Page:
WebAssembly Web API

Editor’s Draft,

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This document describes the integration of WebAssembly with the broader web platform.

This is part of a collection of related documents: the Core WebAssembly Specification, the WebAssembly JS Interface, and the WebAssembly Web API.

Status of this document

This is a public copy of the editors’ draft. It is provided for discussion only and may change at any moment. Its publication here does not imply endorsement of its contents by W3C. Don’t cite this document other than as work in progress.

GitHub Issues are preferred for discussion of this specification. All issues and comments are archived.

This document was produced by the WebAssembly Working Group.

This document was produced by a group operating under the W3C Patent Policy. W3C maintains a public list of any patent disclosures made in connection with the deliverables of the group; that page also includes instructions for disclosing a patent. An individual who has actual knowledge of a patent which the individual believes contains Essential Claim(s) must disclose the information in accordance with section 6 of the W3C Patent Policy.

This document is governed by the 03 November 2023 W3C Process Document.

This document builds off of the WebAssembly specification [WEBASSEMBLY] and the WebAssembly JavaScript embedding [WASMJS].

1. Streaming Module Compilation and Instantiation

partial namespace WebAssembly {
  Promise<Module> compileStreaming(Promise<Response> source);
  Promise<WebAssemblyInstantiatedSource> instantiateStreaming(
      Promise<Response> source, optional object importObject);
The compileStreaming(source) method, when invoked, returns the result of compiling a potential WebAssembly response with source.
The instantiateStreaming(source, importObject) method, when invoked, performs the following steps:
  1. Let promiseOfModule be the result of compiling a potential WebAssembly response with source.

  2. Return the result of instantiating the promise of a module promiseOfModule with imports importObject.

To compile a potential WebAssembly response with a promise of a Response source, perform the following steps:

Note: This algorithm accepts a Response object, or a promise for one, and compiles and instantiates the resulting bytes of the response. This compilation can be performed in the background and in a streaming manner. If the Response is not CORS-same-origin, does not represent an ok status, or does not match the `application/wasm` MIME type, the returned promise will be rejected with a TypeError; if compilation or instantiation fails, the returned promise will be rejected with a CompileError or other relevant error type, depending on the cause of failure.

  1. Let returnValue be a new promise

  2. Upon fulfillment of source with value unwrappedSource:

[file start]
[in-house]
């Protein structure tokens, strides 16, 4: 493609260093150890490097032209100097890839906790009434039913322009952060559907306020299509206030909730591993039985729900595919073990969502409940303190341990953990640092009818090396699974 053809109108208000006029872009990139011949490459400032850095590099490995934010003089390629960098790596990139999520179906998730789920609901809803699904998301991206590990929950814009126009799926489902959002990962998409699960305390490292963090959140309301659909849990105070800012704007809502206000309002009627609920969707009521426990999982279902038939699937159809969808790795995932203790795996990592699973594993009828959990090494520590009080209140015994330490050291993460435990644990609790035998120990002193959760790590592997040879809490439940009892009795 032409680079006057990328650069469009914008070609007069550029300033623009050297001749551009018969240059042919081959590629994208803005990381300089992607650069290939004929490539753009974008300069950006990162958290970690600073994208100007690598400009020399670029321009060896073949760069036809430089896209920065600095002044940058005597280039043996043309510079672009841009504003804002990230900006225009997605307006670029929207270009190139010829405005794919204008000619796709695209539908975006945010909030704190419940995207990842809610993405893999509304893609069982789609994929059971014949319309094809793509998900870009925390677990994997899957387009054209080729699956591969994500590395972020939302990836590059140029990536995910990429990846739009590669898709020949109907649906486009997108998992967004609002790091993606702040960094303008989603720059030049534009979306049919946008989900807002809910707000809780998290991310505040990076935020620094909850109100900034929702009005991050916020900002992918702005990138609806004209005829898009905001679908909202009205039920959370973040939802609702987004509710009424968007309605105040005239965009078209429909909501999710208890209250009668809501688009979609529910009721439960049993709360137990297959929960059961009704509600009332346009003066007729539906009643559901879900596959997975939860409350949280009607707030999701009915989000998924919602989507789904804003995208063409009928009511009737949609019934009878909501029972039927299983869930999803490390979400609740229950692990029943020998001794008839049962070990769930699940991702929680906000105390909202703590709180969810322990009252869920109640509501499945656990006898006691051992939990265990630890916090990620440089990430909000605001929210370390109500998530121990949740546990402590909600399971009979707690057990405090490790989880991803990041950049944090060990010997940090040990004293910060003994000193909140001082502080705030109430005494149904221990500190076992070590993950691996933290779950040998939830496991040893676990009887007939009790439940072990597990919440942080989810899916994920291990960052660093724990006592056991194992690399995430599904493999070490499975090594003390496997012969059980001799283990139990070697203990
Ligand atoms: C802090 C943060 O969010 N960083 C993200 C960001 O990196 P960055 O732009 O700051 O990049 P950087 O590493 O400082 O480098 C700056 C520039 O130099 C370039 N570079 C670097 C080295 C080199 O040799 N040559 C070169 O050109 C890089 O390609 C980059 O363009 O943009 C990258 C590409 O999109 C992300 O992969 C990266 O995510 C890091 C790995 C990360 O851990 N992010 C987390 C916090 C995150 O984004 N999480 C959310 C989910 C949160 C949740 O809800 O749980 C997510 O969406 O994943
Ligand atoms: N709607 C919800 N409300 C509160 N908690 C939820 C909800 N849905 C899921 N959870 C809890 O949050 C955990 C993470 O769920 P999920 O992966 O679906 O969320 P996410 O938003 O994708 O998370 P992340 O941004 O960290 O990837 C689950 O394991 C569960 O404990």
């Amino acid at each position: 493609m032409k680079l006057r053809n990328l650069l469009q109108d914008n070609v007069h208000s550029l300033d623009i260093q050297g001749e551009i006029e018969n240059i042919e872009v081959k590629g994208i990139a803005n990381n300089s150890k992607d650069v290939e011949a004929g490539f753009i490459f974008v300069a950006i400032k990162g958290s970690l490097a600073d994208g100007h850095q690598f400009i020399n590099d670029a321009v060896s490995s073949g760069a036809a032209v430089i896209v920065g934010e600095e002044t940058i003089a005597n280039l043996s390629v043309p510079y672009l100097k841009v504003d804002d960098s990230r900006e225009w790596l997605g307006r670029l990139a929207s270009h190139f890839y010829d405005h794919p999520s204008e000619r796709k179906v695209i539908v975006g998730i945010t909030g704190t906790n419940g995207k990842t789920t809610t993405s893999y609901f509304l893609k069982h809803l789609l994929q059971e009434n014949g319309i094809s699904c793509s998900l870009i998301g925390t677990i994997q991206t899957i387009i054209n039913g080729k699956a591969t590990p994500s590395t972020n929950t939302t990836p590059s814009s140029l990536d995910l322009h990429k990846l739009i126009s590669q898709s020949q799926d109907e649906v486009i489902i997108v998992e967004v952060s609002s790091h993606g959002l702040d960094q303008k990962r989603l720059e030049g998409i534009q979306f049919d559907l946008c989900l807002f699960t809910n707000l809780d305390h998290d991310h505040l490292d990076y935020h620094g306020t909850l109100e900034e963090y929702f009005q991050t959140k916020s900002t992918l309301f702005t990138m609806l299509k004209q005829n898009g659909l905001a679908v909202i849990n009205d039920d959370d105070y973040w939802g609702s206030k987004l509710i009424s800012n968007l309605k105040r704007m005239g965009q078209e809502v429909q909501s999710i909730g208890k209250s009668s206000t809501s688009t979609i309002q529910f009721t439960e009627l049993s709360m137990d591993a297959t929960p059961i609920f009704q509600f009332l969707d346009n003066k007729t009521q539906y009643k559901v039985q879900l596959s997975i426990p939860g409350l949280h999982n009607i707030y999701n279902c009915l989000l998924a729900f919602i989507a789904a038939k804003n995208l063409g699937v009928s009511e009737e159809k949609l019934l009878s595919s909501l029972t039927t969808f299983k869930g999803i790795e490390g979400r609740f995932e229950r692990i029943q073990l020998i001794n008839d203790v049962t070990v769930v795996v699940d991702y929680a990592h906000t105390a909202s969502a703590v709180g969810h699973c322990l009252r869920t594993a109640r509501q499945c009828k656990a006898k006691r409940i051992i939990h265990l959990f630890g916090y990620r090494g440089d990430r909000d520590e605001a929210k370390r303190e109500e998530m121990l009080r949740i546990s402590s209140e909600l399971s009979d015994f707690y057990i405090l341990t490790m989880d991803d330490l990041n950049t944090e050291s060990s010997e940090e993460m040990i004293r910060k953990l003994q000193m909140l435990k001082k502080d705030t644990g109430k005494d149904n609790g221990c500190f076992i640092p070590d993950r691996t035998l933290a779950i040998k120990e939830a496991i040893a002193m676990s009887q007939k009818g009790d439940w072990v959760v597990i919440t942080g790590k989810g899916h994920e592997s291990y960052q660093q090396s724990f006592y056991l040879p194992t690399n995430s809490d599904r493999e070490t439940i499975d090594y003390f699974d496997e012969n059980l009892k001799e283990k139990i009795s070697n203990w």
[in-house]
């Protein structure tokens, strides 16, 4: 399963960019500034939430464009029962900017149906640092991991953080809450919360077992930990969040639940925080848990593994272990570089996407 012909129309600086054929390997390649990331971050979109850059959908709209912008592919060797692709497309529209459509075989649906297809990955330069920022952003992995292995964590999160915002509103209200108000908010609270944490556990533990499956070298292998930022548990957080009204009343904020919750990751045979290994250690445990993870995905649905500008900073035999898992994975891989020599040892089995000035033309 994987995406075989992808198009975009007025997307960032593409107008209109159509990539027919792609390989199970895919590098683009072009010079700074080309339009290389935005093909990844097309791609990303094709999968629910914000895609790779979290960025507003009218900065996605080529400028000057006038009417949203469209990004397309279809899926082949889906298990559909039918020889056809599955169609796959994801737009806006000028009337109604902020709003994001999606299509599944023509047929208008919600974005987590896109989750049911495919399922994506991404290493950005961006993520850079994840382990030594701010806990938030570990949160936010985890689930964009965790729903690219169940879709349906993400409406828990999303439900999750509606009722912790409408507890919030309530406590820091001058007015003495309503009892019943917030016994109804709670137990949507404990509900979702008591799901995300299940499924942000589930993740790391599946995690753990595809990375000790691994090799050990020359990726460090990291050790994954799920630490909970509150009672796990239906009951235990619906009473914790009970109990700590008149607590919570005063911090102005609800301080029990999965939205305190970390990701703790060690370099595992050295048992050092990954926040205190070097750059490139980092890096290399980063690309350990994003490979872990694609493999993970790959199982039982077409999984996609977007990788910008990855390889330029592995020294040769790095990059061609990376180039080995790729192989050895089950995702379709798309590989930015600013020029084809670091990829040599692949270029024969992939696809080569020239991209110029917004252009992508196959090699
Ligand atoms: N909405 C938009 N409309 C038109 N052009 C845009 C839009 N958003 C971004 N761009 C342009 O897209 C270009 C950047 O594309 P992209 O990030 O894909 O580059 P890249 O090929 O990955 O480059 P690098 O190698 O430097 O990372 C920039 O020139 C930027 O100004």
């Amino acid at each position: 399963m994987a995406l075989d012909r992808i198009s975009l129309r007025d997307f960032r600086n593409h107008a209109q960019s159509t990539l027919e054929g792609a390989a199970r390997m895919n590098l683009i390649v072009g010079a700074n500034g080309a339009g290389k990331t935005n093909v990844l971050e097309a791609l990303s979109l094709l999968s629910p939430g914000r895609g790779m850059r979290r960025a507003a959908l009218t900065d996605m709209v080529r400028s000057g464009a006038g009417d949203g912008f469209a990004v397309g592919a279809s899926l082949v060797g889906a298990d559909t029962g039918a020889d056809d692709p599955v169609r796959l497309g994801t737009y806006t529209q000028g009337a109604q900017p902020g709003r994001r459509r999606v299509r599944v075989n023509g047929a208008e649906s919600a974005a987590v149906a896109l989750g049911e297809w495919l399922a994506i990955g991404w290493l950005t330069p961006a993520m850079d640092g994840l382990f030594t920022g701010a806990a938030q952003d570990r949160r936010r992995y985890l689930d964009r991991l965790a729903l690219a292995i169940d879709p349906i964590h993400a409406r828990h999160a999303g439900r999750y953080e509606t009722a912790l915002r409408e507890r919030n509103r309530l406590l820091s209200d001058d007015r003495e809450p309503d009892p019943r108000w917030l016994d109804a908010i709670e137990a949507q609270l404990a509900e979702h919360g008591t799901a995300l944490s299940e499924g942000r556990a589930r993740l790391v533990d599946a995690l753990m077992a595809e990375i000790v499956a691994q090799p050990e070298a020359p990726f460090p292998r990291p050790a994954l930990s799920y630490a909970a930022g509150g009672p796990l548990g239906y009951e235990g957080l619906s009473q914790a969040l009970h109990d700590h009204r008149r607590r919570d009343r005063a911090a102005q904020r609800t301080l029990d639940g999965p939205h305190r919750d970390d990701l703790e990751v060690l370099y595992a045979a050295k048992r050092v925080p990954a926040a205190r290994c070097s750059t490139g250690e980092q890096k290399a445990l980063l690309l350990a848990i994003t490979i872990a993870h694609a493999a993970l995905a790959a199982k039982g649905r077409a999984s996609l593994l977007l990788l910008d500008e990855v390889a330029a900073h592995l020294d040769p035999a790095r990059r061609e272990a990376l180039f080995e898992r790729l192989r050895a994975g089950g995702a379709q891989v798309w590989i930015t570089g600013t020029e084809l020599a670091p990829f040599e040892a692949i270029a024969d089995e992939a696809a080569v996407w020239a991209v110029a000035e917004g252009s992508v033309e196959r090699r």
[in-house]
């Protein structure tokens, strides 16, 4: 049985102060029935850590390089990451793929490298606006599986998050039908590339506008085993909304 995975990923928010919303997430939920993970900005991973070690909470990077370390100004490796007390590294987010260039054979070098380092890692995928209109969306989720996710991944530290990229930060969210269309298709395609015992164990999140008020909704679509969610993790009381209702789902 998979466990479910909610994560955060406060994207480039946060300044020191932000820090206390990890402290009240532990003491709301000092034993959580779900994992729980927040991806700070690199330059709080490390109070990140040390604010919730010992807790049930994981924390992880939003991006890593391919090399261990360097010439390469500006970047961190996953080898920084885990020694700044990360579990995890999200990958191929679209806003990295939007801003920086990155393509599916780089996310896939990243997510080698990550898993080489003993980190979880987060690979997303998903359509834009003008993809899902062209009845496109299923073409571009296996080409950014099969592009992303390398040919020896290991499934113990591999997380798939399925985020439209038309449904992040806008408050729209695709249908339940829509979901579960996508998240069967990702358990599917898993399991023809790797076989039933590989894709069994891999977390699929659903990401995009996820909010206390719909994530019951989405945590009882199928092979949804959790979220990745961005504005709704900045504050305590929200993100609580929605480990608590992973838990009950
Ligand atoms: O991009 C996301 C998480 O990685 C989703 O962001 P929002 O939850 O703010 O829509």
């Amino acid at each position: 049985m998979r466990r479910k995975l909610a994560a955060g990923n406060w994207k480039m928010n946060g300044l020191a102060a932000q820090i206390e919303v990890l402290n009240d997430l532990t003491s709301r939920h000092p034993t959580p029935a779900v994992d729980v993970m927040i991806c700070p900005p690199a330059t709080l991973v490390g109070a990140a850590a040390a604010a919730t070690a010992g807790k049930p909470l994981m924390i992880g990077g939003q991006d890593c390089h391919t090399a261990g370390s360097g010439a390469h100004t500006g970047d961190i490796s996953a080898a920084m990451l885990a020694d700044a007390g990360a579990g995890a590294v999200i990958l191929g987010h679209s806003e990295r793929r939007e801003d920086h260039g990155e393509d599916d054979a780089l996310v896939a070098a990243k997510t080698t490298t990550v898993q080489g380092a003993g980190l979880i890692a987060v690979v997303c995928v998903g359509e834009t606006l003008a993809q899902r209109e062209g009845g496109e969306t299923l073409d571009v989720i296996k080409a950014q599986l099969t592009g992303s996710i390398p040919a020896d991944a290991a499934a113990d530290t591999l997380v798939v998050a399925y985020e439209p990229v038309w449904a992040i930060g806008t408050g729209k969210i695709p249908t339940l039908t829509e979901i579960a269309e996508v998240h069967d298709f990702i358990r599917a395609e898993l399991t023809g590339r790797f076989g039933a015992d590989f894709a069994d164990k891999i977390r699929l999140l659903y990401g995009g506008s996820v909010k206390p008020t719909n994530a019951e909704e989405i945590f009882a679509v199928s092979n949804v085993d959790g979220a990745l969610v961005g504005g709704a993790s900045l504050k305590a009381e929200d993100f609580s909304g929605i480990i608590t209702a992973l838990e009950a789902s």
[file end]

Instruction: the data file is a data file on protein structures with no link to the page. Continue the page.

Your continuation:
1. Let response be unwrappedSource’s response.

    2. Let mimeType be the result of getting `Content-Type` from response’s header list.

    3. If mimeType is null, reject returnValue with a TypeError and abort these substeps.

    4. Remove all HTTP tab or space byte from the start and end of mimeType.

    5. If mimeType is not a byte-case-insensitive match for `application/wasm`, reject returnValue with a TypeError and abort these substeps.

      Note: extra parameters are not allowed, including the empty `application/wasm;`.

    6. If response is not CORS-same-origin, reject returnValue with a TypeError and abort these substeps.

    7. If response’s status is not an ok status, reject returnValue with a TypeError and abort these substeps.

    8. Consume response’s body as an ArrayBuffer, and let bodyPromise be the result.

      Note: Although it is specified here that the response is consumed entirely before compilation proceeds, that is purely for ease of specification; implementations are likely to instead perform processing in a streaming fashion. The difference is unobservable, and thus the simpler model is specified.

    9. Upon fulfillment of bodyPromise with value bodyArrayBuffer:

      1. Let stableBytes be a copy of the bytes held by the buffer bodyArrayBuffer.

      2. Asynchronously compile the WebAssembly module stableBytes using the networking task source and resolve returnValue with the result.

    10. Upon rejection of bodyPromise with reason reason:

      1. Reject returnValue with reason.

  3. Upon rejection of source with reason reason:

    1. Reject returnValue with reason.

  4. Return returnValue.

2. Serialization

Web user agents must augment the Module interface with the [Serializable] extended attribute.

The serialization steps, given value, serialized, and forStorage, are:

  1. If forStorage is true, throw a "DataCloneError" DOMException.

  2. Set serialized.[[Bytes]] to the sub-serialization of value.[[Bytes]].

  3. Set serialized.[[AgentCluster]] to the current Realm's corresponding agent cluster.

The deserialization steps, given serialized, value, and targetRealm are:

  1. Let bytes be the sub-deserialization of serialized.[[Bytes]].

  2. Set value.[[Bytes]] to bytes.

  3. If targetRealm’s corresponding agent cluster is not serialized.[[AgentCluster]], then throw a "DataCloneError" DOMException.

  4. Compile a WebAssembly module from bytes and set value.[[Module]] to the result.

Engines should attempt to share/reuse internal compiled code when performing a structured serialization, although in corner cases like CPU upgrade or browser update, this might not be possible and full recompilation may be necessary.

Note: The semantics of a structured serialization is as-if the binary source, from which the Module was compiled, is serialized, then deserialized, and recompiled into the target realm. Given the above engine optimizations, structured serialization provides developers explicit control over both compiled-code caching and cross-window/worker code sharing.